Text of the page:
RBC Capital Markets has reiterated its outperform rating for AAPL stock, as well as its price target of $450.







Ticonderoga Securities



Analyst Brian White believes iCloud, Lion and iOS 5 further enhance Apple's ecosystem, and he was also encouraged by the appearance of Jobs at Monday's keynote. He believes the biggest announcement was iTunes in the Cloud.



"Clearly, the most anticipated app for iCloud was bringing iTunes into the cloud, allowing consumers to push already purchased songs into the cloud across Apple devices, while automatically downloading future song purchases across devices," he wrote.



White has reiterated his buy rating and 12-month price target of $612 for AAPL stock.



Deutsche Bank



"iCloud hits take-off velocity," analyst Chris Whitmore's note to investors reads. Like others, he didn't change his financial outlook for Apple based on iCloud, but he believes in time the service will attract new users and developers.



"We believe iCloud will greatly increase the stickiness of the Apple platform, particularly for multi-device iPad/iPhone/Mac owners, and further differentiate the AAPL platform in terms of scale and size," he said.



Whitmore has maintained a buy rating and price target of $450 for AAPL stock.







J.P. Morgan Research



Analyst Mark Moskowitz was less impressed than his peers, declaring there was "no wow factor at WWDC." Still, he believes iCloud and other improvements will likely keep Apple ahead of its competitors.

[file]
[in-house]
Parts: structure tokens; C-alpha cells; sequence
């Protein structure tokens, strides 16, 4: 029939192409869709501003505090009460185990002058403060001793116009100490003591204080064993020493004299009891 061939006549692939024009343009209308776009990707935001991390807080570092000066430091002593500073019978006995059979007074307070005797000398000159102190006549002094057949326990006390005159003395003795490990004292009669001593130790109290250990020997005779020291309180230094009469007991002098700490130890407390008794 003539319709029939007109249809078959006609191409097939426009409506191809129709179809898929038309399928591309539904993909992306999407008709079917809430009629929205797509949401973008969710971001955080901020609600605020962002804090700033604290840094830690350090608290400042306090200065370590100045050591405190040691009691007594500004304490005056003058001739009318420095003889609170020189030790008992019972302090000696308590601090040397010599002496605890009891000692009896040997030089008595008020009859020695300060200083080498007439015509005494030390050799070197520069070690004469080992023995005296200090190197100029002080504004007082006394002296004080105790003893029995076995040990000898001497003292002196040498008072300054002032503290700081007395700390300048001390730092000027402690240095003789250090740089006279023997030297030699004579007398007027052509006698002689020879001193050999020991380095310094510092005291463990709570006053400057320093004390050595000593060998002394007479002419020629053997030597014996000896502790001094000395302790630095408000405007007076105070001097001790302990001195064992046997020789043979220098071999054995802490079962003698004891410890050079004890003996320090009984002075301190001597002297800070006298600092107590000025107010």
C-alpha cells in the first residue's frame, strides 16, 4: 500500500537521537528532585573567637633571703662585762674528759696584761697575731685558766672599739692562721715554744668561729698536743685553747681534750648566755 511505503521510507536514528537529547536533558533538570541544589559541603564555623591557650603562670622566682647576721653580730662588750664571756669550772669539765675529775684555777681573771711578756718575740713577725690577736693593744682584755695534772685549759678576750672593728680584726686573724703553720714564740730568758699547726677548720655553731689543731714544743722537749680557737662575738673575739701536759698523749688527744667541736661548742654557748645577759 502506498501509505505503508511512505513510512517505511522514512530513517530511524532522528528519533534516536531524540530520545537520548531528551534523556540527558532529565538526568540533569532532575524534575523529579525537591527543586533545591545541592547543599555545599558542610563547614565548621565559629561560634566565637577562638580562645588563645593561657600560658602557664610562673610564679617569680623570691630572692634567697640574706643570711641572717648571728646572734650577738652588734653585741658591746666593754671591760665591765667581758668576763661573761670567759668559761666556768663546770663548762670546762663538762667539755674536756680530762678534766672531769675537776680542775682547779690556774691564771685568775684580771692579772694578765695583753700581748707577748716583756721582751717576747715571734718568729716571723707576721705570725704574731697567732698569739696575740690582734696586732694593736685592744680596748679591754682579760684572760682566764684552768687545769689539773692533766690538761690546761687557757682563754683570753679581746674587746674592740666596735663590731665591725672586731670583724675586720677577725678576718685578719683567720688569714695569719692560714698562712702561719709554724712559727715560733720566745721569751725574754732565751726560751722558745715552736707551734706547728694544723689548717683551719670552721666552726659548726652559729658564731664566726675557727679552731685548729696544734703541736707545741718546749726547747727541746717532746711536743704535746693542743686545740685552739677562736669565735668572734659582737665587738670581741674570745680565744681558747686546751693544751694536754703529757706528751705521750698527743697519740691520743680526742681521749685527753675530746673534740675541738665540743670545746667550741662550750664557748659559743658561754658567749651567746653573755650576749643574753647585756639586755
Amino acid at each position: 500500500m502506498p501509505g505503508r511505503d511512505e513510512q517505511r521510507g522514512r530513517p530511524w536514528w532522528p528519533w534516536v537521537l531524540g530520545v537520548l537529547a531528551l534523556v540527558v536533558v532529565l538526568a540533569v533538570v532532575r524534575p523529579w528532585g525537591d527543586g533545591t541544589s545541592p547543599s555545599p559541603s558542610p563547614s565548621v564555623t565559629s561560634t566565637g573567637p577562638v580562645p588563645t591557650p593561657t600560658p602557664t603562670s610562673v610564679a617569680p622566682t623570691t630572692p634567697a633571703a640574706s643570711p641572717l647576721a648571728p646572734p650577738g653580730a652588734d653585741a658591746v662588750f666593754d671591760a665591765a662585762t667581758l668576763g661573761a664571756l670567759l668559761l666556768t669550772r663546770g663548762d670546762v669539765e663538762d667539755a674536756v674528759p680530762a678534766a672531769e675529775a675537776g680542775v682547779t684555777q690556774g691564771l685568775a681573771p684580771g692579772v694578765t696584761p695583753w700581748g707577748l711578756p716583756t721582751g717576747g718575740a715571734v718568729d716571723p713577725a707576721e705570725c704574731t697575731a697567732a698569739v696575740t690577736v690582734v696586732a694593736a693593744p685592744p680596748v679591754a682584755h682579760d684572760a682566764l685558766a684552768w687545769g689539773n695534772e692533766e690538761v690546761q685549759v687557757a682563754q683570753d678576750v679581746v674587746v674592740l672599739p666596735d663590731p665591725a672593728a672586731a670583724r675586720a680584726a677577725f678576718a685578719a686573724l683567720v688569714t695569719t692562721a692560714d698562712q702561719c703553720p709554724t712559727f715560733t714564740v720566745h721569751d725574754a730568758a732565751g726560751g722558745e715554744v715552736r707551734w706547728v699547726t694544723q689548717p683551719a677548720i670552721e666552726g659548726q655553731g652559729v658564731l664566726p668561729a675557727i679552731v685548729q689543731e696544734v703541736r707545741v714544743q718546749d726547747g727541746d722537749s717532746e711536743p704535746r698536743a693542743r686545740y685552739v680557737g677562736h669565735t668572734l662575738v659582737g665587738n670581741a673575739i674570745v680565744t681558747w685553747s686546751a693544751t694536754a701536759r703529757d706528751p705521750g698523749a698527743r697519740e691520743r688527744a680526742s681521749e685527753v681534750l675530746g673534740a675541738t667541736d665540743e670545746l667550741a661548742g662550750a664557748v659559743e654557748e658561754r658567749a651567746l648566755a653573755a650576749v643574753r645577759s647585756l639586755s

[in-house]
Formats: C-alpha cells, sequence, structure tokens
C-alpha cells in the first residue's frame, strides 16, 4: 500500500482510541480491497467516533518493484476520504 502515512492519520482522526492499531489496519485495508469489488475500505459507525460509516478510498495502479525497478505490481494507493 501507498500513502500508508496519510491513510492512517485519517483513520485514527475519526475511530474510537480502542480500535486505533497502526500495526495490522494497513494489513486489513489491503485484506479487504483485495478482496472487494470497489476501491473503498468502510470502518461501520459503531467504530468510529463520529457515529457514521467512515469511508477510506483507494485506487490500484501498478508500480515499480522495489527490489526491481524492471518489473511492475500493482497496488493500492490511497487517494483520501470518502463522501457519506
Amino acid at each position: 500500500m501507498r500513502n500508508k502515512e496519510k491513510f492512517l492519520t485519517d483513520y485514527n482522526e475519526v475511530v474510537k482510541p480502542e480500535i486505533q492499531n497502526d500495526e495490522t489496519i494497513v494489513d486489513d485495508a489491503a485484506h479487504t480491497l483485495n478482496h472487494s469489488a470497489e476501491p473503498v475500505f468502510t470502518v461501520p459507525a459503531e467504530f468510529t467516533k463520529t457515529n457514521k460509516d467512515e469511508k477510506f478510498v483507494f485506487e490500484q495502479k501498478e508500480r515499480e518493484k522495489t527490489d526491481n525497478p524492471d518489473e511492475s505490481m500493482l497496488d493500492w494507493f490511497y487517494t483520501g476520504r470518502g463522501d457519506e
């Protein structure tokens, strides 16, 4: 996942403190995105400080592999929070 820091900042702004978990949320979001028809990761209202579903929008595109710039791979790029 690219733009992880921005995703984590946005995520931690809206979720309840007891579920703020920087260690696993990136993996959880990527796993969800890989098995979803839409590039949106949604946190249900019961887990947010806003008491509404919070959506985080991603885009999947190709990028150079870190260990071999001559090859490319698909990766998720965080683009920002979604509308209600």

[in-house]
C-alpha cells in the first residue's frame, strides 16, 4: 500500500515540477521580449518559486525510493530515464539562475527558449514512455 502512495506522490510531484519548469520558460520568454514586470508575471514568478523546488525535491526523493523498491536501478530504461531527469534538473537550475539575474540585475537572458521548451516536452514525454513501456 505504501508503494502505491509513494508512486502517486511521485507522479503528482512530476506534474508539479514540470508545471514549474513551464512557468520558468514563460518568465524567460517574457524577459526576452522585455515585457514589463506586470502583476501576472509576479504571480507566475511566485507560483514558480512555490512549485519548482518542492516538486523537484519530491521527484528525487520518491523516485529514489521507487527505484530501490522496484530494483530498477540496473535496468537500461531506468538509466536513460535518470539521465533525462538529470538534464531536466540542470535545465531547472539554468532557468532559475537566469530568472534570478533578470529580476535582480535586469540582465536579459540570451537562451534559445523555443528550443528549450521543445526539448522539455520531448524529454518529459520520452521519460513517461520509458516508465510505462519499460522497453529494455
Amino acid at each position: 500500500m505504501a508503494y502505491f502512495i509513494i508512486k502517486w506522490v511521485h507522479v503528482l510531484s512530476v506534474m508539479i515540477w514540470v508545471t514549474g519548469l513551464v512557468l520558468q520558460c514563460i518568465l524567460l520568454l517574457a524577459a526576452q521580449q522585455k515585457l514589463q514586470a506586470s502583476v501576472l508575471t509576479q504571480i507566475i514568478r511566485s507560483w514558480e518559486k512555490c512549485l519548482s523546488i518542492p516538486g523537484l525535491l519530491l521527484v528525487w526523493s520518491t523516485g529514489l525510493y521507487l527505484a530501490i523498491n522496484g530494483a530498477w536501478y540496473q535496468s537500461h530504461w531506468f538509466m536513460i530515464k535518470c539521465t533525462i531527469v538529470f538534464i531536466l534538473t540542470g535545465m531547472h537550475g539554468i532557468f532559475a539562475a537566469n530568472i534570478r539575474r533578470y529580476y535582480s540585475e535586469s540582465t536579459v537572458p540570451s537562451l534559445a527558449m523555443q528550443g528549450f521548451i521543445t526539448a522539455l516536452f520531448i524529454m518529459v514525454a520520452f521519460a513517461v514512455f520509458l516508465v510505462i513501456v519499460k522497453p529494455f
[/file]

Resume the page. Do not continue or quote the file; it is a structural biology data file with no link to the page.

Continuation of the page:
"While WWDC did not introduce a major, new product category or refresh, we think there were plenty of incremental building blocks for driving above-peer revenue growth," he said. "Of note, the iCloud service stands to further cement Apple's role in constructing a 'way of life' for the user."



Moskowitz and J.P. Morgan have maintained an "overweight" rating for AAPL stock, with a price target of $450.



JMP Securities



Analyst Alex Gauna is less bullish about AAPL stock than others on Wall Street, and he came away unimpressed with Monday's keynote, declaring it "cloudier, with less lightning bolts, than normal." He also said the presentation had "no real surprises," and was merely an evolutionary step for Apple.



Gauna noted that the company's stock dropped more than 1.5 percent in response to the keynote, and he said he agreed with the reaction from investors. He was particularly disappointed by the lack of new hardware, which he said is needed to "stem the tide of faster Android adoption, or to make enterprise inroads."



Still, Gauna said that Lion and iOS 5 updates are "likely to please the Apple faithful and keep Apple products best in class with regard to intuitiveness and usability." He also said iCloud should maintain the dominance of iTunes.



Gauna remains concerned about Apple's "ability to execute without a healthy CEO," and as such has reiterated a "Market Perform" rating for AAPL stock, without a set target price.
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Comments

  • Reply 1 of 67
    z3r0z3r0 Posts: 238member
    iCloud looks like it trumps ChromeOS.
  • Reply 2 of 67
    hittrj01hittrj01 Posts: 753member
    Isn't this kind of the point? Build up even more of an ecosystem to attract sales to your devices and guarantee repeat sales to existing customers?



    Someone needs to tell these analysts that making common sense statements does not make them smart.
  • Reply 3 of 67
    solipsismsolipsism Posts: 25,726member
    We finally got the digital purchase peace-of-mind. This is big.